A large rally and march in alliance with area unions held on October 14 attracted around 1000 people.[5] OccupySTL participated in a rally and march as part of the November 17 Day of Action across the United States and world. This was in conjunction with the Occupy movement as well as local unions, MoveOn.org, and PROMO, among other organizations participating but not necessarily intercoordinating. Approximately 1,000 people marched from Kiener Plaza to the Martin Luther King Bridge, passing by various financial institutions and the regional Federal Reserve Bank before 14 were arrested for blocking traffic on one onramp of the bridge to highlight neglect of infrastructure and jobs.[6] Banners were also unveiled on area overpasses.

There are educational efforts such as daily teach-ins from a variety of organizations. A food tent was established to feed occupiers (as well as some of the city homeless). An on-site library of pamphlets, periodicals, and books has also operated. An interfaith was established by two chaplains, creating a space for interfaith worship, discussion, and fellowship.[1]

Incidents and arrests[edit]

Occupy St. Louis initially faced a small number of citations and arrests for violation of the curfew at Kiener Plaza, a city park. Thereafter until November 11, however, the response from the St. Louis Police Department and Mayor Francis G. Slay had been relatively less repressive than that of many other cities and there were no large scale arrests, raids, or police violence.[7] The mayor eventually blogged and city officials indicated to the media a list of violations, which was challenged by OccupySTL, as well as an ultimatum that occupiers vacate the plaza after curfew and remove all tents.[8] After 11 pm on Veterans Day, the St. Louis police faced a crowd of about 400 to raid the plaza, arresting approximately 27, and confiscating (with the city parks department) the materials of occupiers left on site. Although there was no rough treatment of people by the police, some of these materials were thrown into garbage trucks and crushed despite explicit assurances that all items would be bagged and tagged for later retrieval by owners.[9] OccupySTL marched in solidarity with the Veterans Day march earlier in the day but its activists challenged pervasive neglect of veterans.[10] Since the Veterans Days eviction, Kiener Plaza has been continuously patrolled by park rangers and the city police who have strictly enforced the ban on tents and the 10 pm-6 am curfew. A preliminary injunction filed pro bono on behalf of Occupy St. Louis to cease enforcement of the curfew by arguing violation of First Amendment speech rights was denied in the United States District Court for the Eastern District of Missouri.[11]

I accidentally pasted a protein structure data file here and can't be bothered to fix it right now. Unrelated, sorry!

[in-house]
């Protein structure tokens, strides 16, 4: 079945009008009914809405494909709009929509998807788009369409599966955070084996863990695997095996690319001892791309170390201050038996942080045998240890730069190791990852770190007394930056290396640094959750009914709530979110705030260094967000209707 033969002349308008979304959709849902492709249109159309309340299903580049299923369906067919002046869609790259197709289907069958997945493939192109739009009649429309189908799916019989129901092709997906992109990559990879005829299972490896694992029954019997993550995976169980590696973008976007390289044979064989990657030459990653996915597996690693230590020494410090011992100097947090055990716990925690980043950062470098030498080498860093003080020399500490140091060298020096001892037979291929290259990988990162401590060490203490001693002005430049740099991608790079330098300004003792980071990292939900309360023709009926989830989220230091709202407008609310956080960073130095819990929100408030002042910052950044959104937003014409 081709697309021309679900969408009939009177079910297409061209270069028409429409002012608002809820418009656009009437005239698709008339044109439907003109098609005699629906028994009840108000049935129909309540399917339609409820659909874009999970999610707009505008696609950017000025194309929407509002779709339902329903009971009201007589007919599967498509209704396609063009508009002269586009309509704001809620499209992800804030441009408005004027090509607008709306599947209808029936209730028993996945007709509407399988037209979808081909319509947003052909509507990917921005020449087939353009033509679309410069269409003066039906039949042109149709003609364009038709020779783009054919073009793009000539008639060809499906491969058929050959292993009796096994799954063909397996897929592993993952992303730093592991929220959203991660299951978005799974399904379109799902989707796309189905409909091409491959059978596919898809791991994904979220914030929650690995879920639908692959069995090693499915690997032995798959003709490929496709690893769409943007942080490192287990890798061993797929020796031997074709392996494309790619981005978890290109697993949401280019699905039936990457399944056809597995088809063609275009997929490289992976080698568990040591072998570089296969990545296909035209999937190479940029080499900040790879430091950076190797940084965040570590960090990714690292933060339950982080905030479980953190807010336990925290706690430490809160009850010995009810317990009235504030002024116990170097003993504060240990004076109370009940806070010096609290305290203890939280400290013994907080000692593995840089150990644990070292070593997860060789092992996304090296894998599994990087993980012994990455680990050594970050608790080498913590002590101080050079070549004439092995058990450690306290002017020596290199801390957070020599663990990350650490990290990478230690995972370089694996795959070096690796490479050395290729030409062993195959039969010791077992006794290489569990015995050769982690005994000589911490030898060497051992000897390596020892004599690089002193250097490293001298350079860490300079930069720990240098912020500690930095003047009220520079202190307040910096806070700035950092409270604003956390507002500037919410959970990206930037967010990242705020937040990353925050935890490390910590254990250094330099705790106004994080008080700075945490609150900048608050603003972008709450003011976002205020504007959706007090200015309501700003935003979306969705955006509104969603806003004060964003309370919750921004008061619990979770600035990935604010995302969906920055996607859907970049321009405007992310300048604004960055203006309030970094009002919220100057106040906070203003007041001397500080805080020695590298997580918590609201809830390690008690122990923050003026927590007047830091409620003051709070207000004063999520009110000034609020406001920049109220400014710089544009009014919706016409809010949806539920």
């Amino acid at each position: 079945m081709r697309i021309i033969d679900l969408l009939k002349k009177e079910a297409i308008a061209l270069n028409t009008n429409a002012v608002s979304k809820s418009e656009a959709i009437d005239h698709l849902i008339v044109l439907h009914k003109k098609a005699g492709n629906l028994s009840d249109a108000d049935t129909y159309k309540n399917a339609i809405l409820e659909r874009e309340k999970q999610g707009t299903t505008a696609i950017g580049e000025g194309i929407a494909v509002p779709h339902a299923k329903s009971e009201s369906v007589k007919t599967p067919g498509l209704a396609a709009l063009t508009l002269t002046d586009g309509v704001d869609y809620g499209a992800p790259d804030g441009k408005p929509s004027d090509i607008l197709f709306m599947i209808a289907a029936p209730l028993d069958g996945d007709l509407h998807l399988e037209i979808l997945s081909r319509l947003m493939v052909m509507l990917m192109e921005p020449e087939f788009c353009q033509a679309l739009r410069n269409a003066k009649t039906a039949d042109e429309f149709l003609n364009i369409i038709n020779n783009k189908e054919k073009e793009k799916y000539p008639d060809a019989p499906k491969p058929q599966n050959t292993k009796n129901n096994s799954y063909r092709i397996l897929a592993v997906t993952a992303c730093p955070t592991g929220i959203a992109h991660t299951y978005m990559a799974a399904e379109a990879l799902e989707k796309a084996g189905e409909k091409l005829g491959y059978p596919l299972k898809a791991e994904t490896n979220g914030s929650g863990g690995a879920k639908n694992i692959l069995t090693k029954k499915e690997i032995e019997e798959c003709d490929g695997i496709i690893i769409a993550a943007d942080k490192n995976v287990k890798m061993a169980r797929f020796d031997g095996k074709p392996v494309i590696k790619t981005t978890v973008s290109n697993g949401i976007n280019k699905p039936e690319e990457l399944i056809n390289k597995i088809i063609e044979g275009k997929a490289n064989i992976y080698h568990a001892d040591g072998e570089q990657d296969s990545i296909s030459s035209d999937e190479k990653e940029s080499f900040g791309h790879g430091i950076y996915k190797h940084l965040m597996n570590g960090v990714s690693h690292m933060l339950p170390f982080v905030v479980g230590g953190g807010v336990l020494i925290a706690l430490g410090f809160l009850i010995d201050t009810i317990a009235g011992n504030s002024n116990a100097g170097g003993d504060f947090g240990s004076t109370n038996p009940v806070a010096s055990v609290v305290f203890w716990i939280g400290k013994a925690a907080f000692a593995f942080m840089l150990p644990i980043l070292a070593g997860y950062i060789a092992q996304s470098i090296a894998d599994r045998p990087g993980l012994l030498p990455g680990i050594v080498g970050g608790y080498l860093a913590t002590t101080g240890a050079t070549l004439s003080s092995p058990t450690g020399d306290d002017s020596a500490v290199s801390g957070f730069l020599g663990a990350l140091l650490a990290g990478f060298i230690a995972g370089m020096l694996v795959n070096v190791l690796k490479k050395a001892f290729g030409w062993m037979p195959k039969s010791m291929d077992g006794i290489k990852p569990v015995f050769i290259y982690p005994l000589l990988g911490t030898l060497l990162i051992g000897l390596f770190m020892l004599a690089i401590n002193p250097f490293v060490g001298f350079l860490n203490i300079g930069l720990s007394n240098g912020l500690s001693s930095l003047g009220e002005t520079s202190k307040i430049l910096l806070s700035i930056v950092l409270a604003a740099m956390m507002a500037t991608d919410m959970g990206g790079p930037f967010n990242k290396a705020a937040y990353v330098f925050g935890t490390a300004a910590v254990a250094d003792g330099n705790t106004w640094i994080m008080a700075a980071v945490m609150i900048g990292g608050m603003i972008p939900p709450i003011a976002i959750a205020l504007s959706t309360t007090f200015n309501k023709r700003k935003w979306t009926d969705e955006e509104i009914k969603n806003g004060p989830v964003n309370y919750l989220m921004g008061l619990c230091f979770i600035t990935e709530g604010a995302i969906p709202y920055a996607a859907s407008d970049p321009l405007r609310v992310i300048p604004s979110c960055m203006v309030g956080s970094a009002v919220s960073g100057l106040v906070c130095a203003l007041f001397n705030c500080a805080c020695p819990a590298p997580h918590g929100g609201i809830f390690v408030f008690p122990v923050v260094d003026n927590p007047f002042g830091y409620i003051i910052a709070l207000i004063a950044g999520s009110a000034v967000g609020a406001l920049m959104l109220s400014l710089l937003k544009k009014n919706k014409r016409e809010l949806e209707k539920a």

See also[edit]

References[edit]

  1. ^ a b c "OccupySTL.org". Occupy St. Louis. Retrieved 2011-11-16. 
  2. ^ "Occupy St. Louis: Schedule". Occupystl.org (Official website). Retrieved March 3, 2012. 
  3. ^ Silverberg, Jennifer; Tony D'Souza (November 10, 2011). "Occupants: Portraits from the protest". Riverfront Times (St. Louis, MO). 
  4. ^ Green Friday - A Sustainable Alternative to Black Friday
  5. ^ Mannies, Jo (October 14, 2011). "Occupy St. Louis briefly occupies downtown streets for rally and march". St. Louis Beacon (St. Louis, MO). 
  6. ^ Fowler, Nancy (November 17, 2011). "Occupy StL protesters joined by labor, others, to push for jobs". St. Louis Beacon (St. Louis, MO). 
  7. ^ Mann, Jennifer (October 27, 2011). "Cities begin removing Occupy protesters". St. Louis Post-Dispatch (St. Louis, MO). 
  8. ^ Garrison, Chad (November 8, 2011). "Occupy St. Louis Accuses Mayor of Kowtowing to Corporations". Riverfront Times (St. Louis, MO). 
  9. ^ D'Souza, Tony (November 12, 2011). "27 Occupiers Arrested As Police Enforce Kiener Plaza Curfew". Riverfront Times (St. Louis, MO). 
  10. ^ Mann, Jennifer (November 12, 2011). "Police arrest Occupy St. Louis protesters". St. Louis Post-Dispatch (St. Louis, MO). 
  11. ^ Mannies, Jo (November 15, 2011). "Occupy St. Louis tells judge that tents are part of its message". St. Louis Beacon (St. Louis, MO). Retrieved 2011-11-16. 

External links[edit]